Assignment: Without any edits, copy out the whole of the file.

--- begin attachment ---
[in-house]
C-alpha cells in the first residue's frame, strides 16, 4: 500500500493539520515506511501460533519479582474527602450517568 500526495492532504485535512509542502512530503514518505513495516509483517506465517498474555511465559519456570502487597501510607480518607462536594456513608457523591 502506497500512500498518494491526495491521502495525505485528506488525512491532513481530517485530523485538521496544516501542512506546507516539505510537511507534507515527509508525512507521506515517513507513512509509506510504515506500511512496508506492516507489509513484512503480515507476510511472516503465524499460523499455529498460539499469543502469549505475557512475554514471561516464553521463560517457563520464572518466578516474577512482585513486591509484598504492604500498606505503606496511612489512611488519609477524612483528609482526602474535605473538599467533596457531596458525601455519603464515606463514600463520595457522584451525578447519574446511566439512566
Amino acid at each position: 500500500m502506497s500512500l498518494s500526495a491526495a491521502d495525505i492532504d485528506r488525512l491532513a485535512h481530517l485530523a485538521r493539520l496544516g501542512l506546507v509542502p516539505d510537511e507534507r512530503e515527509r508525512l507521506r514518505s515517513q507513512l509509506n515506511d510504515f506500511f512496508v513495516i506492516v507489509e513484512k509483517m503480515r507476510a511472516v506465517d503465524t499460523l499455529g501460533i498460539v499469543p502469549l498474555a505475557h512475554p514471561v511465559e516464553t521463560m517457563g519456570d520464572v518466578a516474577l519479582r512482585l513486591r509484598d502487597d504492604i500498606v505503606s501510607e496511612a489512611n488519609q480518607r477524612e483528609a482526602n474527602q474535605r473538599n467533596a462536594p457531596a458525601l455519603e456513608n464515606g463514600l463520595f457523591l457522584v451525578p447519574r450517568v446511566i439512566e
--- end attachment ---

[in-house]
C-alpha cells in the first residue's frame, strides 16, 4: 500500500493539520515506511501460533519479582474527602450517568 500526495492532504485535512509542502512530503514518505513495516509483517506465517498474555511465559519456570502487597501510607480518607462536594456513608457523591 502506497500512500498518494491526495491521502495525505485528506488525512491532513481530517485530523485538521496544516501542512506546507516539505510537511507534507515527509508525512507521506515517513507513512509509506510504515506500511512496508506492516507489509513484512503480515507476510511472516503465524499460523499455529498460539499469543502469549505475557512475554514471561516464553521463560517457563520464572518466578516474577512482585513486591509484598504492604500498606505503606496511612489512611488519609477524612483528609482526602474535605473538599467533596457531596458525601455519603464515606463514600463520595457522584451525578447519574446511566439512566
Amino acid at each position: 500500500m502506497s500512500l498518494s500526495a491526495a491521502d495525505i492532504d485528506r488525512l491532513a485535512h481530517l485530523a485538521r493539520l496544516g501542512l506546507v509542502p516539505d510537511e507534507r512530503e515527509r508525512l507521506r514518505s515517513q507513512l509509506n515506511d510504515f506500511f512496508v513495516i506492516v507489509e513484512k509483517m503480515r507476510a511472516v506465517d503465524t499460523l499455529g501460533i498460539v499469543p502469549l498474555a505475557h512475554p514471561v511465559e516464553t521463560m517457563g519456570d520464572v518466578a516474577l519479582r512482585l513486591r509484598d502487597d504492604i500498606v505503606s501510607e496511612a489512611n488519609q480518607r477524612e483528609a482526602n474527602q474535605r473538599n467533596a462536594p457531596a458525601l455519603e456513608n464515606g463514600l463520595f457523591l457522584v451525578p447519574r450517568v446511566i439512566e